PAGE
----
SOMALIA: Travel ban forces Somali team to cancel tourney
While playing professional basketball in Somalia in the 1980s, Fartun Osman and her teammates wore tight shorts and no hair covering.
“Nobody was judging us because we had a government that was stable and protecting us,” she said.
Osman, now 40 and living in Woodbury, returned to her home country in December to coach in a tournament that signaled the defiant rebirth of Somali women’s basketball decades after its civil war began.
Amid death threats from al-Shabaab terrorists and denunciations from moderate clerics, teenage girls and young women in long pants and hijabs played under the protection of armed soldiers on rooftops.
“Every time we stepped on the court, it was scary for us,” said Osman, a youth sports coach and physical education teacher at the St. Paul charter school Higher Ground Academy.
The tournament featured four players each from Minnesota and Canada alongside players from several regions of Somalia. Somalia’s best and four players from the diaspora then were selected for a larger stage in March.
For the first time in 26 years, Somalia was sending a team to an international tournament in hopes of qualifying for the 2018 Women’s Basketball World Cup and the 2020 Olympics.
The Somali comeback, however, never got off the ground.
Osman, a team organizer and four North American players — including Osman’s daughter, Hindi Abdi — arrived without delay for the games in Cairo.
But eight teammates and the head coach never completed the trip. They got stuck at the airport in Dubai for three days and then flew back to Somalia.
Osman was willing to suit up to fill out the starting lineup but was told she’d need more than five to play. After raising money for the trip and receiving no pay, Osman and her team were forced to forfeit, settling for some scrimmages before returning home.
“It was really sad,” she said. “After you do all that, they can’t play. It’s hard for us.”
Osman thinks the airport problems were related to President Donald Trump’s ban on travel to the U.S. from Somalia and five other Muslim-majority nations.
The team had documentation that they were to receive their visas once they got to Cairo, but they weren’t allowed to board their connecting flight. The team from Uganda, which is not part of Trump’s travel ban, was allowed to travel through Dubai without visas, Osman said.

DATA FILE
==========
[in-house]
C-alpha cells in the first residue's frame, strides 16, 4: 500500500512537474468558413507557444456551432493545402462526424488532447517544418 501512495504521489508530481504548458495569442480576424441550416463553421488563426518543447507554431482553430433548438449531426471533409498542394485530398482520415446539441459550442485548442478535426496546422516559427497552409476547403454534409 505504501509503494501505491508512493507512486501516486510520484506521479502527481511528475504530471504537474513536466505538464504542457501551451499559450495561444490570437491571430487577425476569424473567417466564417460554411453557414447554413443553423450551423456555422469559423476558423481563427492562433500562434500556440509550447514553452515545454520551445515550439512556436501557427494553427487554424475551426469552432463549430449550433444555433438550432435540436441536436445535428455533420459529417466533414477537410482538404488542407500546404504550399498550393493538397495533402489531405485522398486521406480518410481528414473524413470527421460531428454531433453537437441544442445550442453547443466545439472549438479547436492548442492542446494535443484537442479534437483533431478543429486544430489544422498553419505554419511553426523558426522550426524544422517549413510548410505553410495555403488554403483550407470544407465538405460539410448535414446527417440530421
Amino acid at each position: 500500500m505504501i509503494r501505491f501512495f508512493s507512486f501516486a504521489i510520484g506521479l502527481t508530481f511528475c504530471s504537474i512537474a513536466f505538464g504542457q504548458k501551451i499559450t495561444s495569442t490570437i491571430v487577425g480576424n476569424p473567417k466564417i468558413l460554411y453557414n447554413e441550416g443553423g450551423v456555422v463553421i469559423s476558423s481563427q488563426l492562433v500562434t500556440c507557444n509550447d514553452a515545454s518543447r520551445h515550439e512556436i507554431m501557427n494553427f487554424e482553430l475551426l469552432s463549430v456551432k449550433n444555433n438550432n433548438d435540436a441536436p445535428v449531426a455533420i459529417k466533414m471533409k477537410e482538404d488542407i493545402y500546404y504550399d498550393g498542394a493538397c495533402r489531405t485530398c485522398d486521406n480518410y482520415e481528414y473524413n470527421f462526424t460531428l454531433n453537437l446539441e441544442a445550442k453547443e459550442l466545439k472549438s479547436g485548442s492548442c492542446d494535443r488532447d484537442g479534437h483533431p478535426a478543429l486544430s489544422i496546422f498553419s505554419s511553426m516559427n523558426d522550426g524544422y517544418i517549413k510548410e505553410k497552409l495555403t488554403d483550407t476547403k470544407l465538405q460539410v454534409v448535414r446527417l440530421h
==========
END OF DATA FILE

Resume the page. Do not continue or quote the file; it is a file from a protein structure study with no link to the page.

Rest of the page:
“They don’t care that these are players who had their passes, who had the right to play. They went back home,” she said.
Lorne Riley, spokeswoman for Dubai Airports, said he was not aware of the Somali team’s travel problems and couldn’t speak to how Trump’s order might have affected travel through Dubai to destinations outside the U.S.
The failed trip has not deterred Osman. There will be another qualifying tournament in 2019, and Osman intends to field a competitive team.
“We’re not stopping. We’re going to come back strong,” she said.
Osman takes inspiration from her father, who stayed in Somalia during the civil war, helping and feeding people before al-Shabaab killed him in 2011. She sees women’s sports as a necessary component of a restabilized Somalia.
“We’re trying to let our kids know that our country was safe before and we can take that back again, but it’s going to be hard work,” she said.
The Somali men’s team had the same travel problems, Osman said, but because it had nine diaspora players, enough of them showed up to play.
Osman said she’ll urge FIBA, the governing body for international basketball, to advocate for her traveling players. But she’s unwilling to stack the team with players living in North America.
The Somali players who have been risking their lives to practice and play deserve to represent their country, she said.
“They see someone who was shot to death. They don’t have shoes to play. Maybe they didn’t get their first meal today and they still want to play. They’re the ones who should play,” she said.
Osman related the attitude of the team’s head coach, Mulki Noor Mudey, whom she called the Michael Jordan of Somali women’s basketball.
“She’s coaching inside the civil war and will tell you, ‘If it’s my time, I have to go, but nobody’s going to tell me I’m not going to play,’ ” Osman said.